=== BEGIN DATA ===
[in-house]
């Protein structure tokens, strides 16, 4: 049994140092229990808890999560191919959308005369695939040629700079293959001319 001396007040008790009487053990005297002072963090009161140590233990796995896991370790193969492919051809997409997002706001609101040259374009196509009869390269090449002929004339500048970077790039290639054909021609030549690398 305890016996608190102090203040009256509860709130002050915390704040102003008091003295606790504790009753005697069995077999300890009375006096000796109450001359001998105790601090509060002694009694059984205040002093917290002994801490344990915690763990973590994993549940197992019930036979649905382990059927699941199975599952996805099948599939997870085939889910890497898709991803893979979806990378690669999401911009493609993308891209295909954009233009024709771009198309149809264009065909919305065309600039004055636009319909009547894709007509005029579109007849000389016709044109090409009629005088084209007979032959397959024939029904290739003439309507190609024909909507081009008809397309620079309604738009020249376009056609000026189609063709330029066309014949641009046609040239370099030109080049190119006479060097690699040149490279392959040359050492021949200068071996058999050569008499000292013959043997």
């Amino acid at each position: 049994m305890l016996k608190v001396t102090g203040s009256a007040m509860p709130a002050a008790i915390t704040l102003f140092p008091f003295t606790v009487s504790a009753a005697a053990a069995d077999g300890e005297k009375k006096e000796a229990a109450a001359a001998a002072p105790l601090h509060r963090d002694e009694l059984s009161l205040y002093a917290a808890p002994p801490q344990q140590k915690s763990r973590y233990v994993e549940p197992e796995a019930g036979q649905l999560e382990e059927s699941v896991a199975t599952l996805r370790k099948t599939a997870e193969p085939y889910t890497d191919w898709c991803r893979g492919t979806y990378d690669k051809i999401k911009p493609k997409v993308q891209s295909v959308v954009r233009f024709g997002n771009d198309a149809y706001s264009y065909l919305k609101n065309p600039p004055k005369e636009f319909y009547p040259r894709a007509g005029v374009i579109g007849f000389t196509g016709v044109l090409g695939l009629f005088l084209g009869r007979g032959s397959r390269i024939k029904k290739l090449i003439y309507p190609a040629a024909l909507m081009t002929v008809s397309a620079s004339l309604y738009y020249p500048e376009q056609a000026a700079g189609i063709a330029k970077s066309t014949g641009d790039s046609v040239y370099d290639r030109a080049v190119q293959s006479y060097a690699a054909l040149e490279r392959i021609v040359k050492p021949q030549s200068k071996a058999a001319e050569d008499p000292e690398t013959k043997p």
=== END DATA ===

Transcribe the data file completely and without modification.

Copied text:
[in-house]
């Protein structure tokens, strides 16, 4: 049994140092229990808890999560191919959308005369695939040629700079293959001319 001396007040008790009487053990005297002072963090009161140590233990796995896991370790193969492919051809997409997002706001609101040259374009196509009869390269090449002929004339500048970077790039290639054909021609030549690398 305890016996608190102090203040009256509860709130002050915390704040102003008091003295606790504790009753005697069995077999300890009375006096000796109450001359001998105790601090509060002694009694059984205040002093917290002994801490344990915690763990973590994993549940197992019930036979649905382990059927699941199975599952996805099948599939997870085939889910890497898709991803893979979806990378690669999401911009493609993308891209295909954009233009024709771009198309149809264009065909919305065309600039004055636009319909009547894709007509005029579109007849000389016709044109090409009629005088084209007979032959397959024939029904290739003439309507190609024909909507081009008809397309620079309604738009020249376009056609000026189609063709330029066309014949641009046609040239370099030109080049190119006479060097690699040149490279392959040359050492021949200068071996058999050569008499000292013959043997």
């Amino acid at each position: 049994m305890l016996k608190v001396t102090g203040s009256a007040m509860p709130a002050a008790i915390t704040l102003f140092p008091f003295t606790v009487s504790a009753a005697a053990a069995d077999g300890e005297k009375k006096e000796a229990a109450a001359a001998a002072p105790l601090h509060r963090d002694e009694l059984s009161l205040y002093a917290a808890p002994p801490q344990q140590k915690s763990r973590y233990v994993e549940p197992e796995a019930g036979q649905l999560e382990e059927s699941v896991a199975t599952l996805r370790k099948t599939a997870e193969p085939y889910t890497d191919w898709c991803r893979g492919t979806y990378d690669k051809i999401k911009p493609k997409v993308q891209s295909v959308v954009r233009f024709g997002n771009d198309a149809y706001s264009y065909l919305k609101n065309p600039p004055k005369e636009f319909y009547p040259r894709a007509g005029v374009i579109g007849f000389t196509g016709v044109l090409g695939l009629f005088l084209g009869r007979g032959s397959r390269i024939k029904k290739l090449i003439y309507p190609a040629a024909l909507m081009t002929v008809s397309a620079s004339l309604y738009y020249p500048e376009q056609a000026a700079g189609i063709a330029k970077s066309t014949g641009d790039s046609v040239y370099d290639r030109a080049v190119q293959s006479y060097a690699a054909l040149e490279r392959i021609v040359k050492p021949q030549s200068k071996a058999a001319e050569d008499p000292e690398t013959k043997p």